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MSG shows Lindy moment on brief delay instead of live

By Alan Pergament

There was a really nice moment during the Buffalo Sabres 4-3 loss to Dallas tonight when the team honored former Coach Lindy Ruff, who is now coaching the visiting Stars.

It would have been nicer if it had been carried live on MSG, where most Sabres games are carried with a TV crew it hires. 

I initially tweeted tonight that it would have been nice if the Sabres had told the TV crew that a tribute was coming so it would have been carried live instead of on delay after a commercial break.

Then I was told that the crew knew.

If so, that is even worse. If it knew, it should have called an audible, skipped the commercial and carried the tribute live.

I was told that view is "ridiculous" by someone I respect. WGR's Paul Hamilton also tweeted "team is bound by NHL rules to take a break at certain times."

If that's true, what's the punishment if you break the rule? Do you have to fire your general manager?

I stand by my opinion. 

I realize, as explained to me, that there are TV formats, but they can and should be ignored for big TV moments and this certainly qualified. I imagine the NHL would have forgiven the Sabres if such a rule exists. (Another TV expert said it is the producer's call whether to go to commercial.)

After all, fans were waiting for Ruff to be honored, especially after the outcry when former Sabre Jason Pominville wasn't given a tribute when he came here earlier in the season with Minnesota.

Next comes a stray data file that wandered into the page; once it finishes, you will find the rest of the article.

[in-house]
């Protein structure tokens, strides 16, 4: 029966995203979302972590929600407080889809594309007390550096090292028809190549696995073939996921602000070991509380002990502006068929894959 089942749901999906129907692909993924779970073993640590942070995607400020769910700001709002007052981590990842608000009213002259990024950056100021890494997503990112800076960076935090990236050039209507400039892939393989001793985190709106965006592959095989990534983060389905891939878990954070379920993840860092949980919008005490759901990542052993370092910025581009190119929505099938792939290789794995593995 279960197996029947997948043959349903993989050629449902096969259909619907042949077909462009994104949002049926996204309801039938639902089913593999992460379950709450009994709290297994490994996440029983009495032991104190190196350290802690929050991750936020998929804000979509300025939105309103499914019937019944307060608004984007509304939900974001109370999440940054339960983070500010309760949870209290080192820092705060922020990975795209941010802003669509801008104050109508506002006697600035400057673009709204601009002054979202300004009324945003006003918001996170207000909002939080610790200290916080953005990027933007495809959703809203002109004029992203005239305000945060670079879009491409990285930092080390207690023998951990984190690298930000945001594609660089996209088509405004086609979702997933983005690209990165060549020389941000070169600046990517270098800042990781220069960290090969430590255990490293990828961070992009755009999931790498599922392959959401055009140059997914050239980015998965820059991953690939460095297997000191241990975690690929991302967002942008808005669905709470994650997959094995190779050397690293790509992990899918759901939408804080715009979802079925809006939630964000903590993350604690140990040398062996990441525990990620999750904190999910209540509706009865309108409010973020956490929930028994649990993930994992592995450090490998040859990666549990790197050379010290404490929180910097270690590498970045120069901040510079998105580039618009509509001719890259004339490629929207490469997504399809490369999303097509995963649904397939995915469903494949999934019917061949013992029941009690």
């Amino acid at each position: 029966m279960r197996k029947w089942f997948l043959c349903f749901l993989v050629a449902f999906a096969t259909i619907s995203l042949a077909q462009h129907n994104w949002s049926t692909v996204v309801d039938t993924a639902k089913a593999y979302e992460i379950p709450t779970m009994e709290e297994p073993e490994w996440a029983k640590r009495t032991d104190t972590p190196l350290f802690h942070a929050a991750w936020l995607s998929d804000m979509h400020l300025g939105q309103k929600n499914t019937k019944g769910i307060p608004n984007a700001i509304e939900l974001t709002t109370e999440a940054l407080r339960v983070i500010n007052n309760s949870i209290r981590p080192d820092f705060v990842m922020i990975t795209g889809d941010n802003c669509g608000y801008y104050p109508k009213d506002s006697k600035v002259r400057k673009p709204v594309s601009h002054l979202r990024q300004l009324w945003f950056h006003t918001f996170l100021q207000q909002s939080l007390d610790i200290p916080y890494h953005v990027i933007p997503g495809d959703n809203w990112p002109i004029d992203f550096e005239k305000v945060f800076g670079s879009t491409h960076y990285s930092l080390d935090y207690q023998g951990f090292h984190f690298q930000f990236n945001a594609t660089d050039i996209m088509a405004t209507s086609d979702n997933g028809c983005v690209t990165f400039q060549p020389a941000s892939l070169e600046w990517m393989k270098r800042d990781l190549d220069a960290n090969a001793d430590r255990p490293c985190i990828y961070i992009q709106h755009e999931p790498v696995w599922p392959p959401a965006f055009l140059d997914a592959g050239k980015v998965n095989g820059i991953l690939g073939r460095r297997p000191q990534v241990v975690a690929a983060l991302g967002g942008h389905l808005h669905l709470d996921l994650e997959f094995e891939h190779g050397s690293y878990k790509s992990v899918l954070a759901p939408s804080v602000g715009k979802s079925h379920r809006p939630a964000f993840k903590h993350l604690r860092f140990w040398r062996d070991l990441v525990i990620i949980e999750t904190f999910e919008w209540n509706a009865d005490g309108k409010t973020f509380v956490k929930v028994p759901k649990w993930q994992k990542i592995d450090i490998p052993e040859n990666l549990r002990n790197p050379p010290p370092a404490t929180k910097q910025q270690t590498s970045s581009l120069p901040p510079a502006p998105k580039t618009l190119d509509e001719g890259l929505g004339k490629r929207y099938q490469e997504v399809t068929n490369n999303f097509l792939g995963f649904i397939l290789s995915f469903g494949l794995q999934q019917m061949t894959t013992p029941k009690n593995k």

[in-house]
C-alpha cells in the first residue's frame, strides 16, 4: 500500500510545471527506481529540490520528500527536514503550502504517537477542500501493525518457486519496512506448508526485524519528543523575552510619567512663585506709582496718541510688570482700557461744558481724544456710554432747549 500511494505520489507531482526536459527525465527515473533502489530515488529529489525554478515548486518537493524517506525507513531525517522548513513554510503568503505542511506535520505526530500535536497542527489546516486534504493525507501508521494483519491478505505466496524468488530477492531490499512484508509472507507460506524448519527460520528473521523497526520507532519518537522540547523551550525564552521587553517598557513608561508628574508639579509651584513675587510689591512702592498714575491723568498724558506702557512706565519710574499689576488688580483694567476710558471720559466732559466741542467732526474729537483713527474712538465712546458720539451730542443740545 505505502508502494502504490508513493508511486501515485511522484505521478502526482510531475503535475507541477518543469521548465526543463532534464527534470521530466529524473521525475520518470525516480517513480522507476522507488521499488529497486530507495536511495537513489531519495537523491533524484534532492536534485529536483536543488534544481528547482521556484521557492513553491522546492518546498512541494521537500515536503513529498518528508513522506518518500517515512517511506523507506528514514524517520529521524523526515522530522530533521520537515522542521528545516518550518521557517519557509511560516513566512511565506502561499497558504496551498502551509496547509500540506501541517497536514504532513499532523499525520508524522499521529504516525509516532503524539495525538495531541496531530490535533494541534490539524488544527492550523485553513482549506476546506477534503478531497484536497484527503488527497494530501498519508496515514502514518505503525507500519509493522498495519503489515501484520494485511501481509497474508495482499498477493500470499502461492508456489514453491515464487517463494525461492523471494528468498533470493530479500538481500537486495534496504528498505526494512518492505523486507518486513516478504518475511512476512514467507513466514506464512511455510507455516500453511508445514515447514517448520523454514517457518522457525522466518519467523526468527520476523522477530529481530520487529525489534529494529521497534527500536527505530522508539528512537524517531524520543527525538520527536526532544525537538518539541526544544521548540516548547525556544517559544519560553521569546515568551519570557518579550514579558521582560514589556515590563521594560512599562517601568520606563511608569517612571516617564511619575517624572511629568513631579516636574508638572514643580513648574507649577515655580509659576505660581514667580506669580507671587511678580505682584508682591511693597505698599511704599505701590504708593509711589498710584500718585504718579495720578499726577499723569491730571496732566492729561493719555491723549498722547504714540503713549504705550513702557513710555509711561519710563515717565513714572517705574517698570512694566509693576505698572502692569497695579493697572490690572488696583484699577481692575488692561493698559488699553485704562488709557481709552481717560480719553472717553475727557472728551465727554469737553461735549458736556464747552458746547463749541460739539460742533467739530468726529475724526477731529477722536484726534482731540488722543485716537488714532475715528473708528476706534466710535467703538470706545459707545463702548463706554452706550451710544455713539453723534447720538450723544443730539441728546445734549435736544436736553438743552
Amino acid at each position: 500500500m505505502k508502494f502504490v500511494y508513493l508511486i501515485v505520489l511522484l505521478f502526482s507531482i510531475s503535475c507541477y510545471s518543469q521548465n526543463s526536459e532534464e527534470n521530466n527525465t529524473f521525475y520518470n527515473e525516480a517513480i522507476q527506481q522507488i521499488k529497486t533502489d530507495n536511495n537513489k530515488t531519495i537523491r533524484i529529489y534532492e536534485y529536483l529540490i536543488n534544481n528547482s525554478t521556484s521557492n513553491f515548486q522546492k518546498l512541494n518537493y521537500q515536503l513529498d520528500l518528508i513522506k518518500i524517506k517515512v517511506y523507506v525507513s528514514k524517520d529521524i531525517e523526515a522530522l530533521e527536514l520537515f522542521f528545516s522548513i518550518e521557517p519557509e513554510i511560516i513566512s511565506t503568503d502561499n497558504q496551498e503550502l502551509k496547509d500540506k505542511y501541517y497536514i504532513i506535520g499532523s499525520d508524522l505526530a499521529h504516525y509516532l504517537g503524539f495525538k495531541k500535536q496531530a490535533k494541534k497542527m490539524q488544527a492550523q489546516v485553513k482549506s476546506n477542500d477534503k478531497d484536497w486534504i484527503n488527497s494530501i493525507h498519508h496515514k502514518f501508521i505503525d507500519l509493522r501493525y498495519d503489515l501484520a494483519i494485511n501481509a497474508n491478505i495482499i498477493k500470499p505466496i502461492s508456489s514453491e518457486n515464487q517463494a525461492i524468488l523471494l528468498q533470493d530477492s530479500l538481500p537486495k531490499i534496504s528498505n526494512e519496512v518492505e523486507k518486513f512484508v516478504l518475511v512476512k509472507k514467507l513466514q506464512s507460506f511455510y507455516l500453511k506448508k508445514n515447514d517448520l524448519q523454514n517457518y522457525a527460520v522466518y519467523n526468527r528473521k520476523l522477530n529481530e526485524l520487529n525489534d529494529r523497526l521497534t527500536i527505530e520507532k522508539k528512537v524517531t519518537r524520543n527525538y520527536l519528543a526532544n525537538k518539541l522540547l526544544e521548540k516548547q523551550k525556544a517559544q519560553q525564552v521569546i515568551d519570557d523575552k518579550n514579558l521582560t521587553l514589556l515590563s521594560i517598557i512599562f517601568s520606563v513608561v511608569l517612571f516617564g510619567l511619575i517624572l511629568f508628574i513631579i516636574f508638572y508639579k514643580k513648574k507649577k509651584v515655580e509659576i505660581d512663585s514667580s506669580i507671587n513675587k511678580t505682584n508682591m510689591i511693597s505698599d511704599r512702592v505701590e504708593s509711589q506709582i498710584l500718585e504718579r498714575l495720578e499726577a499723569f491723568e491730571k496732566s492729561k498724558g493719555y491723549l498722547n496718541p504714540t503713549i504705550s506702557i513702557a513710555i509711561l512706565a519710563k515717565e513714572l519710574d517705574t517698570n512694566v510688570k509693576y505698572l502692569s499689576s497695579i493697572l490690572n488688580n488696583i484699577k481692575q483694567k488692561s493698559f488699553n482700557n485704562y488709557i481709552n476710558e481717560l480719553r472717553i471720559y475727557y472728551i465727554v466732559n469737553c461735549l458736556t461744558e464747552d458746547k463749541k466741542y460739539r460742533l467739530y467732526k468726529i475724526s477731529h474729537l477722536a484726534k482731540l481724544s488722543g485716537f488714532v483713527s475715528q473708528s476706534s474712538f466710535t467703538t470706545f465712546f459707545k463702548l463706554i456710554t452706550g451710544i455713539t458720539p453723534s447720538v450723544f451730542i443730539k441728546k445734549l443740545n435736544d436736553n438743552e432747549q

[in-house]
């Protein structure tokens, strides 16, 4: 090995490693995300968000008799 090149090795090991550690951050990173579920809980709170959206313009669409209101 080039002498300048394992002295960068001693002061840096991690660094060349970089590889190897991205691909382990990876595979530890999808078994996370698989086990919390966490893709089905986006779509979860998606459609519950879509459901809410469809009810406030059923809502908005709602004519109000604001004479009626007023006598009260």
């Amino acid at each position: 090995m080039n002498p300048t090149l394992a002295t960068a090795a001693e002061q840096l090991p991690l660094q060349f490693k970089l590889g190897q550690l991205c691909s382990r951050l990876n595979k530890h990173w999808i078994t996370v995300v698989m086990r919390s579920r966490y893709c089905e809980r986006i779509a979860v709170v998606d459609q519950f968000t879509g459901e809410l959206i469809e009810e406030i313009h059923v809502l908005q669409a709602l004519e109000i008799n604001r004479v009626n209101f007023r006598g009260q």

I would suspect that some fans might have been elsewhere when MSG carried the Ruff video tribute because that's what people do during commercials.

I can't imagine the Sabres and MSG couldn't afford to skip one break because they saved millions today by trading Thomas Vanek.

What would have been the harm?

But you make the call. Do you think MSG should have carried it live or do you think the whole question is "ridiculous"? Or the supposed NHL rule is ridiculous?



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About Talkin' TV

Alan Pergament

Alan Pergament

Alan Pergament has continued to blog about television topics since retiring in 2010 as The News' television writer after 28 years on the beat. From local on-air personalities to ratings to the latest on network and cable programming, he keeps you informed.

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